By midlandsmovies, Jun 29 2019 03:43PM
Apollo 11 (2019) Dir. Todd Douglas Miller
Celebrating the 50th anniversary of the famous 1969 moon landings, Apollo 11 is a new documentary that revisits the familiar space-race story but with some very unfamiliar footage. Made up entirely of archive film, the documentary includes high quality 70mm sequences that have never been released publicly, which is a huge shame given their significance.
But thankfully, here they are now. With no narration and minimal dialogue dubbed over the NASA images, the film reminded me of the documentary 3 Shots The Changed America about JFK’s assassination. There, as with here, historical home-movie style sequences from the era gave an eerie realism little seen in more formally structured docs.
And coming from the President who promised the US public a man on the moon in the first place, both films use 60s film stock and snippets of conversational sounds to create a natural feel that thrusts you straight into their respective periods.
The amazing footage isn’t just used for the inevitable launch and landing however. Much of the joy comes from the mundane. If you feel overfamiliar with the subject then the exclusive backroom admin work, telephone calls and crowds waiting in anticipation give the audience an experience that they would not have seen before – short of being at Cape Kennedy on the day itself.
Swathes of thrilled Americans are edited alongside rare CCTV of a van transporting the astronauts to the launch site. This grainy intimate black and white footage is as fascinating as the glorious 70mm film as we get to view many little-seen aspects from the day that all lead to the countdown. The huge tracks of the Missile Crawler Transporter slowly moving the Saturn V rockets to the pad are shot in such high quality you’ll swear they were filmed last week.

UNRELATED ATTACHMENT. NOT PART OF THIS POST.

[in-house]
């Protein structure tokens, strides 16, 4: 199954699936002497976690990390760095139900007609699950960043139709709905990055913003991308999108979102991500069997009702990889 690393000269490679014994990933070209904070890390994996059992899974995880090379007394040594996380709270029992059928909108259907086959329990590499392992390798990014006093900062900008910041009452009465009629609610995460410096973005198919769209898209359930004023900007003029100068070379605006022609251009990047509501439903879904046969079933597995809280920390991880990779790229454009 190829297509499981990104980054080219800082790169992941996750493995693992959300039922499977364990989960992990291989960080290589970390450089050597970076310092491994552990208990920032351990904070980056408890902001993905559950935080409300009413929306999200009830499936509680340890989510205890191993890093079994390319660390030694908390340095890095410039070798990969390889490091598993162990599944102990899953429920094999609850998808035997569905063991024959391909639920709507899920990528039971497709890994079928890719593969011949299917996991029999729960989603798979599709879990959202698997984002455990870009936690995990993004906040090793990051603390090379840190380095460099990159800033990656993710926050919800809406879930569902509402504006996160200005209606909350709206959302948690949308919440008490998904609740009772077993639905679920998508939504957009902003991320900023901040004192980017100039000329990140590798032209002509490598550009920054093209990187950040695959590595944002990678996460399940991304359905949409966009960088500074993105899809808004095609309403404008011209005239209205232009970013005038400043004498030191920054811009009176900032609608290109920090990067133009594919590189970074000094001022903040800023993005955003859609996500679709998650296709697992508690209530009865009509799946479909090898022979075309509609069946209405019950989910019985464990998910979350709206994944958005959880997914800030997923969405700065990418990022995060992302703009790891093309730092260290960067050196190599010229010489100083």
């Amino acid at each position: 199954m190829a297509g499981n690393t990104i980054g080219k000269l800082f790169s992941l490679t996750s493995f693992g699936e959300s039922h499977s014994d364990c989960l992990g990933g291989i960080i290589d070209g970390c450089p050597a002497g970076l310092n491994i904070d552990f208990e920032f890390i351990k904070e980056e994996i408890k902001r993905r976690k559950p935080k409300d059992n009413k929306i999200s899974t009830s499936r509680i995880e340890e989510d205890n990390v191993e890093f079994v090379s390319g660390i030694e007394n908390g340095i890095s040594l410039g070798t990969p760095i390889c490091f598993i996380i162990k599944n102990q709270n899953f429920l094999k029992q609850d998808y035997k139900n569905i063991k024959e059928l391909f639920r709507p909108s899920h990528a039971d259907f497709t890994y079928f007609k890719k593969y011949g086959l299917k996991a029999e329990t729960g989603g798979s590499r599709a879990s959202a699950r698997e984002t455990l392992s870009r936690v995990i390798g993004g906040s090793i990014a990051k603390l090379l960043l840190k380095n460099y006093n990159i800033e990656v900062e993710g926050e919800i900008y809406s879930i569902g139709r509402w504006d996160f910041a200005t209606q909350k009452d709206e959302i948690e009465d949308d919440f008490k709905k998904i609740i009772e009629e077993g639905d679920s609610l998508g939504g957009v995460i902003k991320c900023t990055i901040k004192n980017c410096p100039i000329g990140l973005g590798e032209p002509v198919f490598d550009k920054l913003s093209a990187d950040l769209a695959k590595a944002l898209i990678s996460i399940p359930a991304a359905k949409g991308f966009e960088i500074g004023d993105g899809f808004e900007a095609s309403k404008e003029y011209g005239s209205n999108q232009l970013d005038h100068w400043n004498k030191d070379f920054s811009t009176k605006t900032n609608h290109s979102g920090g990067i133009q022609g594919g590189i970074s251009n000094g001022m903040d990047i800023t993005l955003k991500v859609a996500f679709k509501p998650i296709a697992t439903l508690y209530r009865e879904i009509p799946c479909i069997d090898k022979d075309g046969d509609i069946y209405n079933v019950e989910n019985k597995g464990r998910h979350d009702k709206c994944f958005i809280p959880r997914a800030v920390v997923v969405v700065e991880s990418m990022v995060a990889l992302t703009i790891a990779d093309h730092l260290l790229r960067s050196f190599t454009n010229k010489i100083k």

The Southern accents certainly make it an all-American affair, whilst a leaking valve shows the reality of the situation and its risky difficulties. The sensational images continue with the launch itself and the excitement of that day comes across in every frame. But again, the matter-of-fact procedures show how “normal” much of this seems. And these also remind us of the hundreds of humans behind the momentous occasion.
And as I type this on a laptop that has 1,500 times more processing power than the lunar module, the reality is that this was a dangerous mission as Armstrong, Aldrin and Collins are strapped into a claustrophobic metal box stuck to the world’s biggest firework.
Covering both the scientific detail and the strong patriotic emotions, Apollo 11 is a must-see for space enthusiasts and for the rest, you can bask in the jaw-dropping and immaculate footage which brings the electrifying lunar landing to life.